Although I subjectively loved this book, I can see that it's not without fault.  At times it feels like Joinson is trying to do too much, commenting on travel, motherhood, women's rights, prejudice against Muslims, alternative childhoods, cults and adultery.  Some readers won't connect with Frieda's story.  But despite all of this, I just loved A Lady Cyclist's Guide to Kashgar and would recommend it to anyone who enjoys travel books or historical fiction.

Source: From Bloomsbury, via Netgalley
Published: 4th June 2012
Score: 4.5 out of 5

Read Alongside:
1. The Sandalwood Tree by Elle Newmark - Another dual narrative travel story, this one set in India.  One of the stories centers around two unconventional Victorian women and India is a character in it's own right.
2. The Mistress of Nothing by Kate Pullinger - Sally travels to Egypt with her mistress, Lady Duff Gordon and finds the restraints of Victorian society slightly loosened.  Wonderful descriptions of Egypt.

Wednesday 13 June 2012

Lost in Shangri-La by Mitchell Zukoff

Lost In Shangri-La is a true life adventure story.  In 1945, a group of American service men and women stationed in Dutch New Guinea got on a plane with the intention of seeing the mysterious 'hidden' valley of Shangri-La.  They never made it - their plane crashed into the jungle and only three survived.  Surrounded by hostile terrain, potentially unfriendly natives and with life-threatening injuries, they began battling to survive.  Lost in Shangri-La chronicles what happened afterwards from their meetings with tribespeople who had no previous interaction with the outside world to the daring rescue mission put into place to try to save them.

I thoroughly enjoyed Lost in Shangri-La.  It was a rare case of a non-fiction book where both the content and the writing exceeded expectations.  What happened to the three survivors was fascinating and I found it hard to put the book down, so keen was I to find out what would happen to them next.  This is one of those true stories you couldn't make up, full of adventure from the moment the plane crashed into the jungle.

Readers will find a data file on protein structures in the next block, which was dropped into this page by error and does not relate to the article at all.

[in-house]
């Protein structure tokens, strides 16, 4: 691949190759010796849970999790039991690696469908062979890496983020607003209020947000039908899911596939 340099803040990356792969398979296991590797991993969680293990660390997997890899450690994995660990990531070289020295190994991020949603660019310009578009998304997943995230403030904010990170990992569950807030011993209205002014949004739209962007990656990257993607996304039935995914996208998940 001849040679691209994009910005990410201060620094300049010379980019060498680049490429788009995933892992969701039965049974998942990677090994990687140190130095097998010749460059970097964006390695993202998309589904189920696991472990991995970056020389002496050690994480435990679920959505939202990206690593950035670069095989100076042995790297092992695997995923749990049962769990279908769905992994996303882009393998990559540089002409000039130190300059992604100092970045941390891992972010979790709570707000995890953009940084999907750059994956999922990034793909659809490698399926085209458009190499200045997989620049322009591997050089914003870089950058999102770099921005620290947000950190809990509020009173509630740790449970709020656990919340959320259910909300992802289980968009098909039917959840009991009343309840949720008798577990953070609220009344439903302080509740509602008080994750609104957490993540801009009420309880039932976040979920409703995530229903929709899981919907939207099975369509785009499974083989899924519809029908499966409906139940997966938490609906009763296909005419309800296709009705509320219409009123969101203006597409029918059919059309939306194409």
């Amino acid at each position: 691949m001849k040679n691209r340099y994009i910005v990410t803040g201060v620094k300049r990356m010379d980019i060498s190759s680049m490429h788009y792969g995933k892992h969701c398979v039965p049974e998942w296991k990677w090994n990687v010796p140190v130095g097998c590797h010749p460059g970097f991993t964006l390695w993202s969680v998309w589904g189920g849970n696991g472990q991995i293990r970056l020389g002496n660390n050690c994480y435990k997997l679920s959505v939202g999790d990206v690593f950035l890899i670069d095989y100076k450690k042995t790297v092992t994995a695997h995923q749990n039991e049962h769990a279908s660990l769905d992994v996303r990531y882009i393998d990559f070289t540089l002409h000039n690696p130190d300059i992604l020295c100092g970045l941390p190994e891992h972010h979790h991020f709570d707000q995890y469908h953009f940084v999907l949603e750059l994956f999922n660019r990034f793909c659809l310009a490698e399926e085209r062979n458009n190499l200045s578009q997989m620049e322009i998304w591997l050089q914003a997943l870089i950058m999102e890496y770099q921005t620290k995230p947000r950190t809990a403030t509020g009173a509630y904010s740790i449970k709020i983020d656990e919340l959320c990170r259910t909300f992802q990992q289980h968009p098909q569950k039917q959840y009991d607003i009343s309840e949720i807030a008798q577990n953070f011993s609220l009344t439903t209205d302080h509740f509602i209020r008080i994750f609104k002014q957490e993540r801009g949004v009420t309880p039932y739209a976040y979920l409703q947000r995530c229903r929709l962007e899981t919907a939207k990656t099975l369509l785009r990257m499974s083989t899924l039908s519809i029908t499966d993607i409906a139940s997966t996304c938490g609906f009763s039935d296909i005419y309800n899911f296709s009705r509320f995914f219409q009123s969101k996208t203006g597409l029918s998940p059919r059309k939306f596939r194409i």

I was also impressed with Zuckoff's writing style.  He relays the events clearly and at a good pace, adding background information but not overwhelming the reader with it.  I especially appreciated the sections where the survivors interact with the native tribespeople - Zuckoff included the impressions of the survivors and the natives, making it easy to see the frequent miscommunication.  Given the amount of research Zuckoff had conducted and the fact that he had travelled to New Guinea to interview the native population, these sections fascinated me.  The survivors were thought of as spirits descended from the sky heralding the end of their civilisation as it currently existed.

Whilst all of the book was written at a brisk pace, I much preferred the earlier sections straight after the crash as there was a greater sense of tension due to the danger the survivors found themselves in.  I did enjoy reading about the resuce mission but at this point the danger had passed so I was less invested in the text.  I would also liked to have read a bit more about what happened to the natives after the survivors left; Zuckoff does let us know what life is like for them now but I wanted the details - how did their way of life finally change forever?

Lost in Shangri-La is one of the most engaging non-fiction texts I've read for quite some time.  It will appeal to anyone who enjoys a good adventure story. 

Source: TLC book tours
First Published: 2011
Score: 4.5 out of 5

Want to read more?
The rest of the tour stops can be found here.

Sunday 10 June 2012

Armchair BEA Giveaway Winner!

Thanks to everyone who took the time to enter my Armchair BEA giveaway, I had 118 entries.  Using, the winner is:
#72 - Rebecca
I've emailed Rebecca and she has 48 hours to respond with her email address.   She chose Song of Achilles by Madeline Miller.